Figure 2.2



Figure 2.2a



By the end of summer 1918, Ottoman troops supported by the mainly Tatar “Army of Islam” took over most of the territory of what could be considered the former Russian Azerbaijan (the provinces of Baku and Elizavetpol) and marched into Baku where they massacred between 10 and 30,000 Armenians still residing in the city[5]. In late September, 1918, once-cosmopolitan Baku became the capital of the new Azerbaijani state proclaimed earlier on May 28, 1918 in Tiflis.


Meanwhile, contrary to the provisions of the Treaty of Batum, some Armenian troops under general Andranik continued guerrilla operations against the Turks from the mountainous area of Zanghezur, thus having formed another de-facto independent Armenian quasi-state formation there.


At the same time, the Armenian-inhabited part of Karabakh (including its northern areas) enjoyed relative peace in August and September of 1918 administered by the People’s Government of Karabakh elected by the First Assembly of Karabakh Armenians[6]. It was only at the very end of September when Shusha, the capital of Mountainous Karabakh did submit to the Ottoman-Azerbaijani conquest[7]. As for the rural areas of Mountainous Karabakh are concerned, they formed several enclaves (Khachen, Jraberd, Varanda, Dizak and a few smaller areas of Northern Karabakh) that were kept under control of local Armenian warlords until the very end of the World War[8].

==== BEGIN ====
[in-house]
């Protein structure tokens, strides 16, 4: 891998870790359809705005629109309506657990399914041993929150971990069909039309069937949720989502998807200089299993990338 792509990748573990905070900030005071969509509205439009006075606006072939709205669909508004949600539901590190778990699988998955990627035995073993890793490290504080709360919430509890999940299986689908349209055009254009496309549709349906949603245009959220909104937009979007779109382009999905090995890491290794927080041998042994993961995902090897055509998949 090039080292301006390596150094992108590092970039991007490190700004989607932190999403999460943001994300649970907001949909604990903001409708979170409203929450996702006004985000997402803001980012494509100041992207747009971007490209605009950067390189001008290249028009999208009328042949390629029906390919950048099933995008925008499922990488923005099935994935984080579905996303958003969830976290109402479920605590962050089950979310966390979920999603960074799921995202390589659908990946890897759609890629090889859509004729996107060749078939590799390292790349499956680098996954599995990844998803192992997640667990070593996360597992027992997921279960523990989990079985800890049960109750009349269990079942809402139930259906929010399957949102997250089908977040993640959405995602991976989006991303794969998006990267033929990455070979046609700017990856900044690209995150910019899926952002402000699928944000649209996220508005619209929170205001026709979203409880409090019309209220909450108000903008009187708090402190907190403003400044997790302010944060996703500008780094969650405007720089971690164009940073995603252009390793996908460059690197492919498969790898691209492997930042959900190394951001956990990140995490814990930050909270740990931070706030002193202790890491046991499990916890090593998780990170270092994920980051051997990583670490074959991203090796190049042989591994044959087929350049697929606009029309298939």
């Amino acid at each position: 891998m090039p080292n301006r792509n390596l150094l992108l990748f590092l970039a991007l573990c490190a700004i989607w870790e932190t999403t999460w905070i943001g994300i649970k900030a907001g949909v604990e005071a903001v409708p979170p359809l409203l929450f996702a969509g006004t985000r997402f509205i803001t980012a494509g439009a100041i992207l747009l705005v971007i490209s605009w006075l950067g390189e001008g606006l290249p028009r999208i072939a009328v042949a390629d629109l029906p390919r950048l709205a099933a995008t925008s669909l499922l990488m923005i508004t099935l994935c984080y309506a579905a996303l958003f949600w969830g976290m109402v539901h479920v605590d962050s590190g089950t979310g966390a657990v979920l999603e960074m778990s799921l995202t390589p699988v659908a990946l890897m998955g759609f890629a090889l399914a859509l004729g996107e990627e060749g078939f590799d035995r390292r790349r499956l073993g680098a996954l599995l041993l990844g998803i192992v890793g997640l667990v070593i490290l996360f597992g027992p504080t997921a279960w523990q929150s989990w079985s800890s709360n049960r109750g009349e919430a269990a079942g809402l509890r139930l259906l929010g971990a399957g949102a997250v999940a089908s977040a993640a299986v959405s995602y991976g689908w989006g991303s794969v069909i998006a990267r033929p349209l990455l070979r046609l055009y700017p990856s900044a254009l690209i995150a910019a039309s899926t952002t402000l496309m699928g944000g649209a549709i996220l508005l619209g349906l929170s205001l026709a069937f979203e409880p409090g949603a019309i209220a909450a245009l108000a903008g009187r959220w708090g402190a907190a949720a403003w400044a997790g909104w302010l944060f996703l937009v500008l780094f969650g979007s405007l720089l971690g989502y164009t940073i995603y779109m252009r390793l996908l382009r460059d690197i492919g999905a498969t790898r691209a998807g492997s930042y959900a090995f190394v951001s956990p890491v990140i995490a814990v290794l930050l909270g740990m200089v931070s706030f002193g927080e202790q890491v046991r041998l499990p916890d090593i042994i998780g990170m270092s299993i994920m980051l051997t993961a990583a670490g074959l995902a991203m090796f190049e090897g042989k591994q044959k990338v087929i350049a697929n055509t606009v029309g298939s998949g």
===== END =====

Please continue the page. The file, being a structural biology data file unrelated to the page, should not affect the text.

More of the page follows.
Figure 2.2b












[1] Firuz Kazemzadeh, The Struggle for Transcaucasia (Oxford, 1951), p.82

[2] Ibid., p. 86.

[3] Ibid, pp.113-115.

[4] Hovannisian, p. 37

[5] F.Kazemzadeh, p.144.

    A.B. Kadishev, Interventsia I Grazhdanskaja Vojna v Zakavkazje (Moscow, 1961), p.153.

[6] Hovannisian, p. 83

[7] Ibid., p.85

[8] Ibid., p. 86